EU eyes cuts to textile waste, riling secondhand sellers

By Marianne Gros | 05/06/2024 12:45 PM EDT

Tougher export rules risk hurting countries with major secondhand markets.

People shop at the second-hand clothes section of Gikomba Market in Nairobi.

People shop at the second-hand clothes section of Gikomba Market in Nairobi on Sept. 29, 2023. Gikomba is the largest open-air market in Kenya and one of the largest second-hand clothes markets in East Africa. Simon Maina/AFP via Getty Images

EU countries want to stop their discarded clothes from clogging landfills outside the bloc — but a number of countries, including Kenya, warn that doing so will harm the local trade in secondhand fabrics.

France, Sweden and Denmark are asking the EU to back their call to change global rules on textile exports under the Basel Convention and thereby tackle the bloc’s growing textile pollution problem. The amount of used fabrics exported from the bloc has tripled over the past two decades, reaching almost 1.7 million tons in 2019.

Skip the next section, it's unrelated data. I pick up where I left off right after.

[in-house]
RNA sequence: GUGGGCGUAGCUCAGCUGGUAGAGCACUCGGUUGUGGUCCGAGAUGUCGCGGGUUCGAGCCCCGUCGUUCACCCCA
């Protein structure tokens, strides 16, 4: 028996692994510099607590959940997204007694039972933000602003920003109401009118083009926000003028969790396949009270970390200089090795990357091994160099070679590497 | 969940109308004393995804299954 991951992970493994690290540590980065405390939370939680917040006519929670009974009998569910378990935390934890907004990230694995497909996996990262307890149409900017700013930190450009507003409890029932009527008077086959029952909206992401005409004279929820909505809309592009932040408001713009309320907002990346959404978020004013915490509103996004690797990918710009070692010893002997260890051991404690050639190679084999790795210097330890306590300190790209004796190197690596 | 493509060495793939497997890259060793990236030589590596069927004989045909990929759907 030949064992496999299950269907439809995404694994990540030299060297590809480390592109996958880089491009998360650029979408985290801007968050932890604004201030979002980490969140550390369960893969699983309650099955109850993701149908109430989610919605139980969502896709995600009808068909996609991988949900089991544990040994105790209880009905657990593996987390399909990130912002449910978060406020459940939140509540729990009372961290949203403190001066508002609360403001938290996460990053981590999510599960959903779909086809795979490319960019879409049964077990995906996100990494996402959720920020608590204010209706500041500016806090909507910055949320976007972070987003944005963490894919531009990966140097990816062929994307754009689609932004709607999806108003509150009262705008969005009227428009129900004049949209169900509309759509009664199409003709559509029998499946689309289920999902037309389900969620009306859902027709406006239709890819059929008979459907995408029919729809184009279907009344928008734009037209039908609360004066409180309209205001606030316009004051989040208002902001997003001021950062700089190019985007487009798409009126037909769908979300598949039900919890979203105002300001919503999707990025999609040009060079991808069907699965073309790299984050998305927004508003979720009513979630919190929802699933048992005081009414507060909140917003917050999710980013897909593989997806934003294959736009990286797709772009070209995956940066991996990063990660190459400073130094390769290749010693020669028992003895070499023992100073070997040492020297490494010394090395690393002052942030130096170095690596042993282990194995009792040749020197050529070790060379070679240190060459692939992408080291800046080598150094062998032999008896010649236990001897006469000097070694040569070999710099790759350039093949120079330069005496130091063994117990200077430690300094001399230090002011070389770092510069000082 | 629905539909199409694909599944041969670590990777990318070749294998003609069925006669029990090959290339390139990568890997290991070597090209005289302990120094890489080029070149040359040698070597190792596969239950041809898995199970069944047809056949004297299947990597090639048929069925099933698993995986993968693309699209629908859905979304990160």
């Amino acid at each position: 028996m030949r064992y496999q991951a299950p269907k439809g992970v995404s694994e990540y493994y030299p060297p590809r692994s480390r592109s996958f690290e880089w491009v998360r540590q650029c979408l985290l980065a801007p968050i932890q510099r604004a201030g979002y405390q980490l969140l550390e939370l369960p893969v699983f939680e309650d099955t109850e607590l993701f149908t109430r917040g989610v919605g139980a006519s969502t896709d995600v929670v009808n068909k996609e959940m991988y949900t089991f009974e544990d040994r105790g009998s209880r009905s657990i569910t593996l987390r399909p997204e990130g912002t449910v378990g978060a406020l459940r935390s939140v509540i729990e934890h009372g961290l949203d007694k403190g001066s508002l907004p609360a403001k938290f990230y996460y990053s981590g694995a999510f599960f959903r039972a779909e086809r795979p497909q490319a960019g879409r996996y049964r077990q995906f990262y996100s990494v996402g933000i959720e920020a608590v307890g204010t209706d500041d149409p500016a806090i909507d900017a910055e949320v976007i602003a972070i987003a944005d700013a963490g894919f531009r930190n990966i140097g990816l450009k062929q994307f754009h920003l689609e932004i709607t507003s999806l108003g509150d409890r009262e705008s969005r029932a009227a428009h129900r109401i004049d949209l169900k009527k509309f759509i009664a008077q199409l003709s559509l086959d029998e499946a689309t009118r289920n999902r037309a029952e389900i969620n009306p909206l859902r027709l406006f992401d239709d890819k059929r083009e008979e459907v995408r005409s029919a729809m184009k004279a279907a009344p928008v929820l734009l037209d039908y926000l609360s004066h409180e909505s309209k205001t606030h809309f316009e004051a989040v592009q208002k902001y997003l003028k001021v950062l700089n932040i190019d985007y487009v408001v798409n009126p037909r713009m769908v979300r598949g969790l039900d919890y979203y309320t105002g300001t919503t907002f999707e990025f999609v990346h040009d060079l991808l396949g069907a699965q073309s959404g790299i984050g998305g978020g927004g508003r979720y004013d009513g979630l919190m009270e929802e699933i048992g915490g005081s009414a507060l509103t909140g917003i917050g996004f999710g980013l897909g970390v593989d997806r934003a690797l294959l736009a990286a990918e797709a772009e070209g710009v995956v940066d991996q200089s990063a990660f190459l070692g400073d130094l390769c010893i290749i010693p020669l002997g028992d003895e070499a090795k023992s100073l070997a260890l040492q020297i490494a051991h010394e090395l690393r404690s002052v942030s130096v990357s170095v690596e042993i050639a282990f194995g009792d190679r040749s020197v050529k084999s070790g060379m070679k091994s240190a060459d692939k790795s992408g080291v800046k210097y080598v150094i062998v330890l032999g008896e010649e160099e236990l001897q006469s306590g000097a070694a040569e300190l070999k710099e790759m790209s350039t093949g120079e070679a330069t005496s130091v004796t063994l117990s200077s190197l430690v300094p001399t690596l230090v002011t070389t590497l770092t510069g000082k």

Under the proposal, companies in the EU looking to export textile waste — clothes deemed too degraded or stained to be resold — would have to give more information about the content of shipments, while importing countries would have to prove the waste is being disposed of correctly.


But traders in used textiles in developing countries, including Kenya, are warning that the stricter rules are too broad and will also limit exports of high-quality textiles — hurting local businesses that resell the clothes on secondhand markets outside the EU.